Birch's Views of Philadelphia in 1800

Plate List

Author's Reflections

In 1954, when I acquired my folio of the first edition of Birch's Views of Philadelphia in 1800, I had no realization of the importance it would have in my life. I was fully aware of the importance of the book - that it is America's first color-plate book, that the twenty-seven pictorial engravings are a magnificent documentation of life in the principal city of the then new nation, and that the book has no equal. My original expectation was that my new treasure would slumber on a shelf and be enjoyed on occasions. To my surprise, I began leaving the book open on a table for longer and longer periods, constantly returning to study one or another of the views. Finally I made the decision to carefully unhinge the book, in a manner that could easily be reversed, and to frame the individual prints so that I could be surrounded by them in my daily life. That was a pivotal decision that not only gave me considerable enrichment but in 1960 enabled me to suggest to the Free Library of Philadelphia an exhibition. It was soon after the Library had purchased a first edition of Birch's book of views of Philadelphia in 1800, one of the finest examples known. The proposed exhibition was to feature the Library's new acquisition, my set of framed prints with photographs of the sites as they then appeared. I volunteered to do the photography and curate the show. The idea won approval. Because there was such keen public interest in the "now and then" theme, as the city was in the thrust of its revitalization, the exhibition time was extended from two to four months.

The set of framed prints was used by the Library in mounting a second Birch exhibition in 1982, that was held in conjunction with the three hundredth anniversary celebration of the founding of Philadelphia. At that time the engravings were shown with my comparative photographs of 1960 and 1982. There was an accompanying book, essentially a catalogue of the exhibition, that was first published by the Library in 1982 and reprinted in 1983. This book is a sequel, being a comparative record of Birch's views of 1800, and my photographs of the sites in 1960 and 2000. It commemorates the two hundredth anniversary of Birch's views of 1800, and its publication date will coincide with the opening of a third Birch exhibition to be held at the Library.

With the exception of my academic and military years, I have lived in New Jersey. My parents divided their cultural and social lives between two states, never regarding the common boundary, the Delaware River, as a barrier, even when it had to be crossed by ferry. Consequently my sister and I were raised feeling that we were living in greater Philadelphia, if not, Philadelphia, New Jersey.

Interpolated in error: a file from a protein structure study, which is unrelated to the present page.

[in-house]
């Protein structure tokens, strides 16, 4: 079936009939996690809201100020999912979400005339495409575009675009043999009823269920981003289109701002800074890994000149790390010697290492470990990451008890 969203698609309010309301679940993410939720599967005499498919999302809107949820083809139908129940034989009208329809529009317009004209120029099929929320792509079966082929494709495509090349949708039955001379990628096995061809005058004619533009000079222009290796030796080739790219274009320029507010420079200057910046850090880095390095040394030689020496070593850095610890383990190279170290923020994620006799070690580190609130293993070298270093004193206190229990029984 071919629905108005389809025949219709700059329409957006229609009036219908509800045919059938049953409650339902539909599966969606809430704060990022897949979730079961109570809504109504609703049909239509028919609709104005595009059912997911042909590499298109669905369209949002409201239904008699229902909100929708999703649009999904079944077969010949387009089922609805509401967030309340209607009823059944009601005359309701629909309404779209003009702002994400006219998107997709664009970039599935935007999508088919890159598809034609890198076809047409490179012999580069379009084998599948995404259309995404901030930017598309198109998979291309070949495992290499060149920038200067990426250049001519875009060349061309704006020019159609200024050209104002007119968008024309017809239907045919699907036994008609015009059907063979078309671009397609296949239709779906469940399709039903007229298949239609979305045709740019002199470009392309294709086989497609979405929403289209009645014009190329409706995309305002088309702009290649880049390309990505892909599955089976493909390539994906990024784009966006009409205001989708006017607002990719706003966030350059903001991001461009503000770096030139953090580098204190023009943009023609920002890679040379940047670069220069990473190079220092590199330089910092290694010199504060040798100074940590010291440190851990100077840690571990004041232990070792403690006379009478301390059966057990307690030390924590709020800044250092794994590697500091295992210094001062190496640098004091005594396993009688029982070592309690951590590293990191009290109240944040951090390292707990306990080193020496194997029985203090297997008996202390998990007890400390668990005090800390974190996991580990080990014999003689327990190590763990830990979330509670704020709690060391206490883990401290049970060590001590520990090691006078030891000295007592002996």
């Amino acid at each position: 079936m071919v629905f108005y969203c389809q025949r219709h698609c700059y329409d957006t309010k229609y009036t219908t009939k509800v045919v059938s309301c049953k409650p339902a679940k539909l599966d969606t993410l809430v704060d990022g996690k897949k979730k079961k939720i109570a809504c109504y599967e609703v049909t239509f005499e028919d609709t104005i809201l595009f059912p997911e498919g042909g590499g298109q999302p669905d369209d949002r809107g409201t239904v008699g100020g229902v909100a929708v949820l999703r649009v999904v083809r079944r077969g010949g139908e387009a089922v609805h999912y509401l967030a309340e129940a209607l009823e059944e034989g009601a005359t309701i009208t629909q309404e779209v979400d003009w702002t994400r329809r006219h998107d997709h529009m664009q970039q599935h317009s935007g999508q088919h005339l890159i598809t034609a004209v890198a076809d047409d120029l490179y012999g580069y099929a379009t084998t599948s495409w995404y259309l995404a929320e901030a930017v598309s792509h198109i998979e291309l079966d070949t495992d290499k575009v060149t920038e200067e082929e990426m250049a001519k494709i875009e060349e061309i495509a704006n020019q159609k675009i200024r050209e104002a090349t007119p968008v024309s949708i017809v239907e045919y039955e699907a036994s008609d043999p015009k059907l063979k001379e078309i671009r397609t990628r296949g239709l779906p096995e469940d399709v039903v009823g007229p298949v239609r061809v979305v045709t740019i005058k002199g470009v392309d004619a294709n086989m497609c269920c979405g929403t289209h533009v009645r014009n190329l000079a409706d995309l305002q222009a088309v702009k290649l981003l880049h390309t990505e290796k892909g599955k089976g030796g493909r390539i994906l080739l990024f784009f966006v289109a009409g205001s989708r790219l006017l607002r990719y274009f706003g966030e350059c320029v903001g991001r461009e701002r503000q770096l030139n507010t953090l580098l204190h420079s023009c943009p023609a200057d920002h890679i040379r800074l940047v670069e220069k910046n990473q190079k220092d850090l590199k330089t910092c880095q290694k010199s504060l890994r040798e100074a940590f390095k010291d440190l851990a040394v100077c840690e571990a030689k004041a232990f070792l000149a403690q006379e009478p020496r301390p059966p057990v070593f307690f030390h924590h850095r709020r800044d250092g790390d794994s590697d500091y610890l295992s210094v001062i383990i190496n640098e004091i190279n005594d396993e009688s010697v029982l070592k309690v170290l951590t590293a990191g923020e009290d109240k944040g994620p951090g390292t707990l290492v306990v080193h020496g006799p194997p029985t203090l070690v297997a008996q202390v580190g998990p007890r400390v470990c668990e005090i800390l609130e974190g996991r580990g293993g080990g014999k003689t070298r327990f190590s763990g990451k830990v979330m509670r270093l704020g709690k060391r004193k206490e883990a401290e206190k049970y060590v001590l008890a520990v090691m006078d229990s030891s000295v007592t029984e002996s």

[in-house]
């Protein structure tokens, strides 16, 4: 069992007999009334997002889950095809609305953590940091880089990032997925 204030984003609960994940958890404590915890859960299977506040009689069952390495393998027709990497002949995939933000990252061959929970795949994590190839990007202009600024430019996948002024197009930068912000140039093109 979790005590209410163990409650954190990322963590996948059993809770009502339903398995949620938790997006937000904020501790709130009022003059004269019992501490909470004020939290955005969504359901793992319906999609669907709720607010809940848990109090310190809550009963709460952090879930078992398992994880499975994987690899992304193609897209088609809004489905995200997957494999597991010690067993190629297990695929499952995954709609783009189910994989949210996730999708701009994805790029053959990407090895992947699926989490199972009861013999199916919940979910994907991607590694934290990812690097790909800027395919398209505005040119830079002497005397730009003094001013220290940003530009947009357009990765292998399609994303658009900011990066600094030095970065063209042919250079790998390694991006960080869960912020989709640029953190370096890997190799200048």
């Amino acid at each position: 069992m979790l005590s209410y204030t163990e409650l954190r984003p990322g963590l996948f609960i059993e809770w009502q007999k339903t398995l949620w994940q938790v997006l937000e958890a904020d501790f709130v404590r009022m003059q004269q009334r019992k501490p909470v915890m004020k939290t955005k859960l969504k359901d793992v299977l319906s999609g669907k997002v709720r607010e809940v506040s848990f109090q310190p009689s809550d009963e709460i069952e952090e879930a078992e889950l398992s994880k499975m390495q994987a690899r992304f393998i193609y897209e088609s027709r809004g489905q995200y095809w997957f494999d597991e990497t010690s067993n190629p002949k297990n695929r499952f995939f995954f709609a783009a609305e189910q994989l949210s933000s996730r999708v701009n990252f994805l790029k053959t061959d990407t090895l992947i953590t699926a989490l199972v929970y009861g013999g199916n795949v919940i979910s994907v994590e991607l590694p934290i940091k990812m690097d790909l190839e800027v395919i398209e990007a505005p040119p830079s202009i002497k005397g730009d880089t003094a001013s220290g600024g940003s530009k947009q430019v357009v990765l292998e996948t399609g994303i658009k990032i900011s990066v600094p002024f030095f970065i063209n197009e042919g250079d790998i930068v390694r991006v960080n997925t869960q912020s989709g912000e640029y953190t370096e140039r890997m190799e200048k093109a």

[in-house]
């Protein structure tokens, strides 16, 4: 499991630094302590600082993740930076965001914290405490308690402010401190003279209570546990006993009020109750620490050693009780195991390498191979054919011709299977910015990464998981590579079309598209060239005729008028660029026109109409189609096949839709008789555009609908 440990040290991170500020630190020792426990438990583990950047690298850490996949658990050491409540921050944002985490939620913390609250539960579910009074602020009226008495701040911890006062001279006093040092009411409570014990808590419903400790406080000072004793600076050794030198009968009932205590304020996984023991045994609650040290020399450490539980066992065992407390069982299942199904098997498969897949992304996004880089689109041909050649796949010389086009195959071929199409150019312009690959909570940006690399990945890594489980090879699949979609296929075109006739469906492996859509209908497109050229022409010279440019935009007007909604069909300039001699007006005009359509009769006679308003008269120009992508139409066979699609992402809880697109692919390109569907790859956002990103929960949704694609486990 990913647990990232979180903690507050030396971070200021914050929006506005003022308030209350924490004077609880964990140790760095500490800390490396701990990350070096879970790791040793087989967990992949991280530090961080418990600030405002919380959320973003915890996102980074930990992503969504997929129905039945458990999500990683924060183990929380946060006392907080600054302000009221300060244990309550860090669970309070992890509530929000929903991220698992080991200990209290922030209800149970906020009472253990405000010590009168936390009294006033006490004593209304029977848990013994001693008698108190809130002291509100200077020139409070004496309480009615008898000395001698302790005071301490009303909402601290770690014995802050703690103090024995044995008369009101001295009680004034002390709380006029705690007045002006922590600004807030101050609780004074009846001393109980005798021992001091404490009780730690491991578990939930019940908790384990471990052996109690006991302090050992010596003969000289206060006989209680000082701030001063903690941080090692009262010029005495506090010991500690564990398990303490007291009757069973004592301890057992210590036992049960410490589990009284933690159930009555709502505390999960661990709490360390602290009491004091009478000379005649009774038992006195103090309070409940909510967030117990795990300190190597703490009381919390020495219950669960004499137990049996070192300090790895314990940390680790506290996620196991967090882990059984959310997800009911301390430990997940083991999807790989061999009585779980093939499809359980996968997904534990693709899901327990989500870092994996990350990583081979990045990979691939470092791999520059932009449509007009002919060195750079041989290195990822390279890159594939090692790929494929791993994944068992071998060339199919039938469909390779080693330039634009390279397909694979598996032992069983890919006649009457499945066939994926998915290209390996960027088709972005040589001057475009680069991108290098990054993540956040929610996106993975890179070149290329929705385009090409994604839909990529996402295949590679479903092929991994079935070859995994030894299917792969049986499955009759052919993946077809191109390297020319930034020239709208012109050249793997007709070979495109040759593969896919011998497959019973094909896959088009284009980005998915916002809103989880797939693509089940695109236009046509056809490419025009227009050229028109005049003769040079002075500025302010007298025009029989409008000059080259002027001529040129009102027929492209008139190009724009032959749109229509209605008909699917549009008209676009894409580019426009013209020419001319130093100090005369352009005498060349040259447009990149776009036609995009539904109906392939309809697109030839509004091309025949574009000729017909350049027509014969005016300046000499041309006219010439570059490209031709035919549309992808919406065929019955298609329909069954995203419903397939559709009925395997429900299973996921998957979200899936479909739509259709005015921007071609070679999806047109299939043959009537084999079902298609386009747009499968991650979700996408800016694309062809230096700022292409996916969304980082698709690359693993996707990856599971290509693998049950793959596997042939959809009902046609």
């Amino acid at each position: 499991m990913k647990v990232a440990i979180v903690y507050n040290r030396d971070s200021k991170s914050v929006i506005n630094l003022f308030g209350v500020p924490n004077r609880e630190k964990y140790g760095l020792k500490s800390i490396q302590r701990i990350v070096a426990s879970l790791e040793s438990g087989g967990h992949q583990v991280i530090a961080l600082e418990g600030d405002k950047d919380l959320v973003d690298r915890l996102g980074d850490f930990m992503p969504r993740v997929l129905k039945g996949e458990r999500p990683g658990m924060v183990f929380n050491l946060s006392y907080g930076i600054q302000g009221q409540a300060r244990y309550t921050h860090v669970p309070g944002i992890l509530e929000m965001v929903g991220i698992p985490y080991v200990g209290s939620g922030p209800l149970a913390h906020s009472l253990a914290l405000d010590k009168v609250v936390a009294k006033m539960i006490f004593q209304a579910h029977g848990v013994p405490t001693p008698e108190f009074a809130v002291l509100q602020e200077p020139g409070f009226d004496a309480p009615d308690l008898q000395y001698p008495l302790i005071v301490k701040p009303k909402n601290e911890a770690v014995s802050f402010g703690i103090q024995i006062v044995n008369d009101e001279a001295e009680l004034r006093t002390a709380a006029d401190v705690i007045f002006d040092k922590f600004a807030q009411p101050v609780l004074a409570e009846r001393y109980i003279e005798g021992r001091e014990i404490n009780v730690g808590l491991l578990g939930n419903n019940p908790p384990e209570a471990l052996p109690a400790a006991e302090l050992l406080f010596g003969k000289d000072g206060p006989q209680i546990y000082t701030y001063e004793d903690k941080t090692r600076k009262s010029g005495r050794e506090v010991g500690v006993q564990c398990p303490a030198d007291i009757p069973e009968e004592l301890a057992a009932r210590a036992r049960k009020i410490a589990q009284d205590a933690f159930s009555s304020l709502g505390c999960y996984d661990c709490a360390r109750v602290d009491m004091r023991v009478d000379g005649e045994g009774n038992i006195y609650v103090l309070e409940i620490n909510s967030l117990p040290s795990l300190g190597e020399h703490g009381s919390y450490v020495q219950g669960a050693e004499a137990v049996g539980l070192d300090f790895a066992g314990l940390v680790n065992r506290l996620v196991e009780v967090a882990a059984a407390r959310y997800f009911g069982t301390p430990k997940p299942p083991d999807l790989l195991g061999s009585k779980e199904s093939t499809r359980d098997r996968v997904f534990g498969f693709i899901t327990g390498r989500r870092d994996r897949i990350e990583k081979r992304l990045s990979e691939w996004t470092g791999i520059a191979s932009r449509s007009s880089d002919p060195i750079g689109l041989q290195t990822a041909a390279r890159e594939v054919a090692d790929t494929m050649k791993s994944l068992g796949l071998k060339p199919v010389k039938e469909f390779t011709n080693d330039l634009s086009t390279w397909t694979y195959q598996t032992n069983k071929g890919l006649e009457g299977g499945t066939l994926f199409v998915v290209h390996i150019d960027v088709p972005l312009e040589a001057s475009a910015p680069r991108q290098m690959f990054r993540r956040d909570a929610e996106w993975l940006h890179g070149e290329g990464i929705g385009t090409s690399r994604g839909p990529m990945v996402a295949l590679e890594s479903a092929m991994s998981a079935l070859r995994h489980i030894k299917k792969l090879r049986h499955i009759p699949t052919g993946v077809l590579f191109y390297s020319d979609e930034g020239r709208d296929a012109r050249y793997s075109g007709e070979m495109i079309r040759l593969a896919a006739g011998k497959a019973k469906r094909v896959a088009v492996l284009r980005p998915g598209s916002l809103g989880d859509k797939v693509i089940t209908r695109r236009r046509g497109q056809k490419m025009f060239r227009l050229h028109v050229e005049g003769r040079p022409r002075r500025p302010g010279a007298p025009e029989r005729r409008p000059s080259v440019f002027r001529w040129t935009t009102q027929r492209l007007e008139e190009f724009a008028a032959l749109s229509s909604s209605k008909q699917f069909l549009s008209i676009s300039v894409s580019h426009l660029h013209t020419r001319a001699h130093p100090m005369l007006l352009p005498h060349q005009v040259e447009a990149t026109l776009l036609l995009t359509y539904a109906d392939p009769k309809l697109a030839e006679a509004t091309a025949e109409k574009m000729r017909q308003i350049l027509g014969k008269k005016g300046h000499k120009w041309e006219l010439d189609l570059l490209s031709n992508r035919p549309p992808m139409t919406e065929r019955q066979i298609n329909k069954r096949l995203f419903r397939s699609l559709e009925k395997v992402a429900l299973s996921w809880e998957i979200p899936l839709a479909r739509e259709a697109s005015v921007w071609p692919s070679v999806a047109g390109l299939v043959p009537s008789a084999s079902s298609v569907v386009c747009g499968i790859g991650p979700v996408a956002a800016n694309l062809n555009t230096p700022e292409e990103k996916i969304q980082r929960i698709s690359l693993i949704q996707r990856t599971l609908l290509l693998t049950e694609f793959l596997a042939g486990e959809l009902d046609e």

My earliest recollection of the city goes back to when I was about three years of age. I accompanied my mother on a shopping trip to Wanamaker's, then Philadelphia's oldest and most beautiful department store (no longer in business, its building is now partially occupied by Lord and Taylor, a department store chain). It was winter and as we crossed the Delaware I was fascinated by the huge chunks of ice being churned in the wake of our ferry. Also thrilling to me, the young wide-eyed boy, were the blasting whistles; the side-to-side bouncing off the pilings as the boat came into its Philadelphia slip for a landing; the clang of the iron gates being swung opened for impatient passengers and drivers to disembark; and then, the long escalator ride to the elevated platform to board the Market Street subway train that squealed as it rounded the hairpin curve before descending under Front Street. Onward it went through the tunnel beneath Market Street. I recall my bewilderment when, holding my mother's hand, we surfaced at Thirteenth Street midst tall buildings, bustling traffic, mounted policemen and that man, Billy Penn, who stood motionless on top of City Hall tower. Wanamaker's too was exciting - its grand court with the resonant organ and the beautifully paneled tea room - but the toy department was the pot of gold at the end of the rainbow. There, with an abounding curiosity, I was allowed to select a toy boat as my trophy for good behavior. Thus began my everlasting love of the city that in my childhood represented everything that was bigger and better.

Until I became a teen-ager, Philadelphia excursions to theaters, concerts, museums, lectures, sporting events (in the Connie Mack era) and visits with friends were usually led by one or both of my parents. They were avid members of the Philadelphia Forum, which sponsored an annual series of varied programs held at the Academy of Music. On occasion when they believed the subject would interest me I was invited to join them. Most memorable were illustrated lectures presented by the polar explorers Roald Amundsen and Richard Evelyn Byrd.

Gradually I became the master of my own Philadelphia pursuits. I was away for college and returned to Philadelphia as a law student at the University of Pennsylvania, living just off the campus. Although dedicated to my studies I always found time to participate in other university activities and the cultural life of Center City.

After four years of active duty as a naval officer during World War II I commenced my practice of law in Camden, New Jersey. Soon I became a participating member of various Philadelphia and New Jersey non-profit organizations Later I served on the board of many. Those most relevant to my Birch project were the Historical Society of Pennsylvania, the Philadelphia Maritime Museum (now Independence Seaport Museum) and Independence Hall Association.